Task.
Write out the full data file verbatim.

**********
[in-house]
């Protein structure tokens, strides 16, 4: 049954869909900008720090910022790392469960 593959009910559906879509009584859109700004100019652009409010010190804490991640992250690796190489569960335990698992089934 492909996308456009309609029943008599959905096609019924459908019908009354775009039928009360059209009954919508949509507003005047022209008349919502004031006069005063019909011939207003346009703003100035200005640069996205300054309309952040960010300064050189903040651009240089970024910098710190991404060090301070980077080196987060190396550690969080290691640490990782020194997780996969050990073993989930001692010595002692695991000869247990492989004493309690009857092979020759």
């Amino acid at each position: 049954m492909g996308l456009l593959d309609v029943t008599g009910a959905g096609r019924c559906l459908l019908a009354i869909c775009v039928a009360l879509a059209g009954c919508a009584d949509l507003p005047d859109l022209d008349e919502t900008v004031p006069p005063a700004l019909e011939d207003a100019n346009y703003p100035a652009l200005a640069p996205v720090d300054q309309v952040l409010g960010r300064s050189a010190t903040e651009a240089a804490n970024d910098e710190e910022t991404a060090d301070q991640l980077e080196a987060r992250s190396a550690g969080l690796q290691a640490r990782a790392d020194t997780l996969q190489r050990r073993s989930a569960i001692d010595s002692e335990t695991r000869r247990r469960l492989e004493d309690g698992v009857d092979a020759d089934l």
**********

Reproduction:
[in-house]
């Protein structure tokens, strides 16, 4: 049954869909900008720090910022790392469960 593959009910559906879509009584859109700004100019652009409010010190804490991640992250690796190489569960335990698992089934 492909996308456009309609029943008599959905096609019924459908019908009354775009039928009360059209009954919508949509507003005047022209008349919502004031006069005063019909011939207003346009703003100035200005640069996205300054309309952040960010300064050189903040651009240089970024910098710190991404060090301070980077080196987060190396550690969080290691640490990782020194997780996969050990073993989930001692010595002692695991000869247990492989004493309690009857092979020759």
């Amino acid at each position: 049954m492909g996308l456009l593959d309609v029943t008599g009910a959905g096609r019924c559906l459908l019908a009354i869909c775009v039928a009360l879509a059209g009954c919508a009584d949509l507003p005047d859109l022209d008349e919502t900008v004031p006069p005063a700004l019909e011939d207003a100019n346009y703003p100035a652009l200005a640069p996205v720090d300054q309309v952040l409010g960010r300064s050189a010190t903040e651009a240089a804490n970024d910098e710190e910022t991404a060090d301070q991640l980077e080196a987060r992250s190396a550690g969080l690796q290691a640490r990782a790392d020194t997780l996969q190489r050990r073993s989930a569960i001692d010595s002692e335990t695991r000869r247990r469960l492989e004493d309690g698992v009857d092979a020759d089934l």